Nazareth in the Bible Encyclopedia - ISBE
naz'-a-reth (Nazaret, Nazareth, and other forms):
1. Notice Confined to the New Testament:
A town in Galilee, the home of Joseph. and the Virgin Mary,
and for about 30 years the scene of the Saviour's life (Mt
2:23; Mk 1:9; Lk 2:39,51; 4:16, etc.). He was therefore
called Jesus of Nazareth, although His birthplace was
Bethlehem; and those who became His disciples were known as
Nazarenes. This is the name, with slight modification, used
to this day by Moslems for Christians, Nacara--the singular
The town is not named in the Old Testament, although the
presence of a spring and the convenience of the site make it
probable that the place was occupied in old times.
Quaresimus learned that the ancient name was Medina Abiat,
in which we may recognize the Arabic el-Medinat el-baidtah,
"the white town." Built of the white stone supplied by the
limestone rocks around, the description is quite accurate.
There is a reference in Mishna (Menachoth viii.6) to the
"white house of the hill" whence wine for the drink offering
was brought. An elegy for the 9th of Abib speaks of a
"course" of priests settled in Nazareth. This, however, is
based upon an ancient midhrash now lost (Neubauer, Geogr. du
Talmud, 82, 85, 190; Delitzsch, Ein Tag in Capernaum, 142).
But all this leaves us still in a state of uncertainty.
2. Position and Physical Features:
The ancient town is represented by the modern en-Nacirah,
which is built mainly on the western and northwestern slopes
of a hollow among the lower hills of Galilee, just before
they sink into the plain of Esdraelon. It lies about midway
between the Sea of Galilee and the Mediterranean at Haifa.
The road to the plain and the coast goes over the
southwestern lip of the hollow; that to Tiberias and
Damascus over the heights to the Northeast. A rocky gorge
breaks down southward, issuing on the plain between two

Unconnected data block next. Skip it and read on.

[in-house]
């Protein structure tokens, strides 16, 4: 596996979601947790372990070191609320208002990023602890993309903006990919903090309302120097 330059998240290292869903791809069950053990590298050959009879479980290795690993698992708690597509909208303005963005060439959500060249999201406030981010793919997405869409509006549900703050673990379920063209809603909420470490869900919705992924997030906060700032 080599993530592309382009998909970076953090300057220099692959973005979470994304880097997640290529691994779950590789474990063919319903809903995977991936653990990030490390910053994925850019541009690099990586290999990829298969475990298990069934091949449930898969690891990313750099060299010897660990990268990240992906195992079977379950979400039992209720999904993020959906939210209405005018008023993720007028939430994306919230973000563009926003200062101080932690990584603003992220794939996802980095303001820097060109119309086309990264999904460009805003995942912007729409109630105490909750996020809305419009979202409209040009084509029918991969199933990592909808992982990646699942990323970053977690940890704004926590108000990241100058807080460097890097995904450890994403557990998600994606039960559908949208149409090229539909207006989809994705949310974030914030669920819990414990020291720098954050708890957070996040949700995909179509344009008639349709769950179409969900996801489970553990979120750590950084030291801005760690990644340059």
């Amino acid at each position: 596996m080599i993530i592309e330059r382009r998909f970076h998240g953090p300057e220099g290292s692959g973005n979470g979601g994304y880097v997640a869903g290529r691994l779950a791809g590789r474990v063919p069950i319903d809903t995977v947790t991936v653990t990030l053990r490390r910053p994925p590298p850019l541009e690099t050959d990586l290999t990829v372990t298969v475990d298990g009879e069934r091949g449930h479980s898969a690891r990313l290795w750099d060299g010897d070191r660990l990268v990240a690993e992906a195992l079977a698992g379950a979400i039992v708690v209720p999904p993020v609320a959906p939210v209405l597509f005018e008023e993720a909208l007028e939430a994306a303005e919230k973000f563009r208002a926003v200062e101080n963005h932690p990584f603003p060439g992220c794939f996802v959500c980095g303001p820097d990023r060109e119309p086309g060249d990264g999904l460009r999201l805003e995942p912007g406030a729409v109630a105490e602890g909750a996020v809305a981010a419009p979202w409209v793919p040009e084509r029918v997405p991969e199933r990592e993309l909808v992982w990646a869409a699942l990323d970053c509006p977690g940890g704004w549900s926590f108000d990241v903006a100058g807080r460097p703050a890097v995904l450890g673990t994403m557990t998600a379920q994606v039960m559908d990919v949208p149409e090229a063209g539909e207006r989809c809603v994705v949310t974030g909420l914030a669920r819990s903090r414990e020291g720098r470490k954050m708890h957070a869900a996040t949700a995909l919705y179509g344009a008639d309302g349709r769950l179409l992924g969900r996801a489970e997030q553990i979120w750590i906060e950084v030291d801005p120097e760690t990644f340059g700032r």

craggy hills. That to the West is the traditional Hill of
Precipitation (Lk 4:29). This, however, is too far from the
city as it must have been in the days of Christ. It is
probable that the present town occupies pretty nearly the
ancient site; and the scene of that attempt on Jesus' life
may have been the cliff, many feet in height, not far from
the old synagogue, traces of which are still seen in the
western part of the town. There is a good spring under the
Greek Orthodox church at the foot of the hill on the North.
The water is led in a conduit to the fountain, whither the
women and their children go as in old times, to carry home
in their jars supplies for domestic use. There is also a
tiny spring in the face of the western hill. To the
Northwest rises the height on which stands the sanctuary,
now in ruins, of Neby Sa`in. From this point a most
beautiful and extensive view is obtained, ranging on a clear
day from the Mediterranean on the West to the Mountain of
Bashan on the East; from Upper Galilee and Mt. Hermon on the
North to the uplands of Gilead and Samaria on the South The
whole extent of Esdraelon is seen, that great battlefield,
associated with so many heroic exploits in Israel's history,
from Carmel and Megiddo to Tabor...